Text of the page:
Amazon.com on Thursday reported $51bn in sales for its Q1 2018, an increase of 43 per cent from $35.7bn in the year-ago quarter.
The company's net income reached $1.6bn for the quarter, or $3.27 per diluted share. That's more than double the company's Q1 2017 net income of $724m, or $1.48 per diluted share.
Investors found this appealing, sending the company's shares up about 6 per cent in after-hours trading.
AWS, the company's cloud services division, outpaced Amazon.com's overall growth with $5.4bn in revenue, up 49 per cent from the $3.7bn reported for the year-ago quarter. Amazon CEO Jeff Bezos – the world's richest person with a net worth of $112bn – in a statement attributed AWS' success the seven years it had to figure things out before serious competition arrived.
AWS accounted for 73 per cent of Amazon's operating income during the quarter – $1.4bn out of $1.9bn, which is up from $1bn in Q1 2017. AWS remains the market leader in terms of revenue. It generates more than $20bn annually.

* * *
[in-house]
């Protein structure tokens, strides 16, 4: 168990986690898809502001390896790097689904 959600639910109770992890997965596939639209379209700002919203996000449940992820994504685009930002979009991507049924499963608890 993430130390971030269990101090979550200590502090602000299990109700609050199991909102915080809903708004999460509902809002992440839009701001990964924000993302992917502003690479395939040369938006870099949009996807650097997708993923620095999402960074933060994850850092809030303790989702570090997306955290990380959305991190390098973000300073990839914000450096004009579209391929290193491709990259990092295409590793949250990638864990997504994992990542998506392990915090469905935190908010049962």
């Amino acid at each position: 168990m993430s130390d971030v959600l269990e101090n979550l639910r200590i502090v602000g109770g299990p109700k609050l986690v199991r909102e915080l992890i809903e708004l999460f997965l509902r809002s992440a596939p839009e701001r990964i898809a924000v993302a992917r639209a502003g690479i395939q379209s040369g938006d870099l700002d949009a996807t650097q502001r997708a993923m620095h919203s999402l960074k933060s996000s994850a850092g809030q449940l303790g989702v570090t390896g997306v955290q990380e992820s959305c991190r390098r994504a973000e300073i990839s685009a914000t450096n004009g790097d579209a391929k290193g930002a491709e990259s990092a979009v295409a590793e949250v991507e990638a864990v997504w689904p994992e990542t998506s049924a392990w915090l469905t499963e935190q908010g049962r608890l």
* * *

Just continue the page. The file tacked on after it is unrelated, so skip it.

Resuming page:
In the company's conference call for investors, Brian Olsavsky, Amazon's CFO, said, "We're seeing people moving more and more of their workloads to AWS."
The reason, he explained, is the value AWS creates for customers.
"We have the functionality and pace of innovation that others don't," he said.
But rival Microsoft is growing its cloud biz at a faster rate. Microsoft just reported that its Azure service grew 93 per cent during Q1. Google, via parent Alphabet, just reported $4.35bn revenue in Q1, a 36 per cent gain, for its Other category, which includes Google Cloud Platform and other businesses.
In a shareholder letter last week, Bezos revealed that there are more than 100 million people paying $99 annually for Amazon Prime subscriptions.
Olsavsky said that price will rise on May 11 to $119 for new members, and on June 16 for renewals. ®